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Photographer Ali Mobasser has garnered international attention, having earned himself the 2016 Portrait of Britain award, and with good reason. Born in Maryland in the United States in 1976, Ali’s early life was marked by travels abroad and those adventures as a boy and young man have had a profound influence on the portraits of life Mobasser has produced, following his graduation from Kingston University with a B.A. in Fine Arts.
Now, after a lifetime of achievements and a newly granted award of recognition for his photography work, Ali reveals just what has helped him capture some of the most emotional images ever caught on film.
Ali says taking compelling portraits begins with the individual behind the lens, while most people assume the opposite to be true. Instead of focusing on the human component of his subjects, this photographer feels it’s his own sense of intimacy and vulnerability that will lend a feeling of realism to his images.
From his hopes and his fears to his prejudices and his empathy for others, every aspect of Ali’s personality is allowed to freely flow from his soul into the scene he’s trying to immortalise on film. To ensure authenticity and a genuinely emotional moment, Mr. Mobasser rarely, if ever, plans out the images he wants to photograph. Instead, he keeps his favourite camera at his side, as he goes about his day. Invariably, he comes across the perfect scene for an impromptu photography session.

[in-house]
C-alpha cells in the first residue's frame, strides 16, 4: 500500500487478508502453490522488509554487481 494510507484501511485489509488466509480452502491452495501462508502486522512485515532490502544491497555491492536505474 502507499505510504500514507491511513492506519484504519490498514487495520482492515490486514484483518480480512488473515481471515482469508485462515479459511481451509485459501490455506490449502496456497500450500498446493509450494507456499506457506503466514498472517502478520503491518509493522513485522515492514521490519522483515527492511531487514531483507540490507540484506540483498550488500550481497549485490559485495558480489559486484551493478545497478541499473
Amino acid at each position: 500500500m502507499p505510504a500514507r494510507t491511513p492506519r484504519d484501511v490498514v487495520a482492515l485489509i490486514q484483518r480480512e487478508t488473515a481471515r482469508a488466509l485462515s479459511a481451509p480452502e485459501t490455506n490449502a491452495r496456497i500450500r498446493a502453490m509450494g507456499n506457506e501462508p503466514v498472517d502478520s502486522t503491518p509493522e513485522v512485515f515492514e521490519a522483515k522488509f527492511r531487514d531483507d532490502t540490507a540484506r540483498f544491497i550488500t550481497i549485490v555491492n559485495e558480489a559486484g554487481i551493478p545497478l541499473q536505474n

Ali admits to having portraits of loved ones and feeling a special connection to them, but he finds that his most profound photography revolves around anonymous strangers and the people that fate throws in his path. He says slice of life images that feature unknown subjects possess the greatest power in forcing the viewer (and the photographer, himself) to question their acceptance of reality. It’s these images that forces Mobasser to challenge his conceptions about life and art.
Ali admits that he didn’t always have this same level of fascination for photography and, at one time, considered it less of an art in itself. For a younger Ali Mobasser, photography was a tool to help him express other ideas. Over time, Ali delved deeper into photographer, learning more as an assistant to celebrity and fashion photographers than he ever learned during his Kensington University attendance.
Eventually, fate took a hold of his career path, presenting him with opportunities as a picture editor at Discovery Channel and BBC. This, in turn, led Mobasser to exploring the world of still life photographer, even while he worked as a photographer on several advertising campaigns.
Still, Ali is reluctant to admit he’s fallen in love with photography, per se. Instead, he says he has accepted that there’s little else he could do with his life at this point.
“I wouldn’t call it love because of her bad traits, amongst them commercialism, propaganda and the selfie, but I certainly have a lot of respect for the power photography possesses,” says the Portrait of Britain award winner.
After a lifetime of capturing life on film, Ali Mobasser has a vast wealth of experience upon which to draw, but some events in his life stand out as more memorable than others. Asked for his best and worst moments from his career as a photographer, Ali is only two eager to share his most memorable recollections. For his fondest memory, Ali takes us back to his 18th birthday and the passing of his grandfather.